Business Day reported on 16 March that Nersa had agreed to an increase of ‘only’ 31.6% in the pipeline tariffs. The saga of the fox guarding the chickens continues.
First, part of the basis for the award was an increase in the capital base of the pipeline division. Transnet’s asset base went up from around R9billion to around R20billion. But R6.2billion of this increase was due to irregular expenditure, and the individuals responsible have left Transnet. Should the asset base be inflated by wasted money?
Second, the old capital base of around R9billion was highly questionable. It represented the original pipeline, long, long paid for in full. Its book value should have been nil, zilch, nada. It takes a regulator, administering prices, to agree to such a generous valuation.
Third, we must recall how Transnet was awarded the contract for the multiproduct pipeline in the first instance. There was a competitive bid. One tender, from a company with the wonderful name of iPayipi, came with firm price, a guaranteed completion date, a guaranteed cost for operating the new pipeline that was no higher than the old, and a full financial package. It was rejected because Nersa "did not believe its financial guarantees." Instead Nersa awarded the contract to Transnet, whose offer had no firm price, no completion date, no cost of operation and no financing.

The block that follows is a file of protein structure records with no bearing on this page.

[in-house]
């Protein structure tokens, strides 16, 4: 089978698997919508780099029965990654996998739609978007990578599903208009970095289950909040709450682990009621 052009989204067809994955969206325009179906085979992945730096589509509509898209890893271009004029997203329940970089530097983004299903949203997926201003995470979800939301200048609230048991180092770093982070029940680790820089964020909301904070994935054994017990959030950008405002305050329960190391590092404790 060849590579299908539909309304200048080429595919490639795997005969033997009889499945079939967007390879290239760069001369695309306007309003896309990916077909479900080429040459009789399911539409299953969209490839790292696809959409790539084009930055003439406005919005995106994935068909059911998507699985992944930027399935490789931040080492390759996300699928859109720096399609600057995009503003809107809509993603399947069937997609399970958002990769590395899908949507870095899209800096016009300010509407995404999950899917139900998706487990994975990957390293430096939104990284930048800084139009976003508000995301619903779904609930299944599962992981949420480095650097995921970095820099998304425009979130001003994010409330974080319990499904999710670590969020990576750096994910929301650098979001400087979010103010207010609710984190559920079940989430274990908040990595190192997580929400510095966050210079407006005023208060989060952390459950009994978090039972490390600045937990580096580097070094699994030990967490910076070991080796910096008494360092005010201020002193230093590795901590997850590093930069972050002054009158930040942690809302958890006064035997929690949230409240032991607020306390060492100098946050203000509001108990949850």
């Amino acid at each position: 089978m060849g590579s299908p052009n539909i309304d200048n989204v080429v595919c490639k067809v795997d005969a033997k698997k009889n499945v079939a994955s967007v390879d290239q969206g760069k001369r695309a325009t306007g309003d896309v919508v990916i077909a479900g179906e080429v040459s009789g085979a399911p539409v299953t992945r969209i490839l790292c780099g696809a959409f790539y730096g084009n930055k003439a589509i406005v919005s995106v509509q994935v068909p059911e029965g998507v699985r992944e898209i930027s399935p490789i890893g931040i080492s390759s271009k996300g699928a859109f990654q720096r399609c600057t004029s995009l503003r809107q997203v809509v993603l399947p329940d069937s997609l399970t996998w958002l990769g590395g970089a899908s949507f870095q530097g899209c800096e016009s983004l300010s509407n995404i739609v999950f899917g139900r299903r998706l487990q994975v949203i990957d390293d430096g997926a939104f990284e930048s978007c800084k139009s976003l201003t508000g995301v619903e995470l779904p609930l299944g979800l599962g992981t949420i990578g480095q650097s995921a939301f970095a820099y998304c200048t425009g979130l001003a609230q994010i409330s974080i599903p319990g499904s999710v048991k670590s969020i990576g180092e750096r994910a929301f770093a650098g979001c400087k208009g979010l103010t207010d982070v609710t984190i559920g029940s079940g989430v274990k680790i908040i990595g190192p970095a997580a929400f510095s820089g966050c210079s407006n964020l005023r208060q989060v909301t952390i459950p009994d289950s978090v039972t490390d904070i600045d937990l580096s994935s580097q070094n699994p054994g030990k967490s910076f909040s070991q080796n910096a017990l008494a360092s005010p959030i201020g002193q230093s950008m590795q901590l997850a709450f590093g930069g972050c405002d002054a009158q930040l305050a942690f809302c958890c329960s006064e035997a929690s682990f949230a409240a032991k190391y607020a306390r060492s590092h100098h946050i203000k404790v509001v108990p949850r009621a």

The pipeline is hideously late and wildly over cost. Now Nersa, the organisation that handed the job to Transnet on a platter, believes Transnet should receive some reward to make up for all its pain. The award is way above the level of inflation. If this were a trade union asking for a 31.6% increase, we would be crying murder. It translates into another 4c/litre on our fuel. As a motorist, I think this whole administered prices affair needs a major rethink – particularly when the awarder of contracts gets to reward the contractor.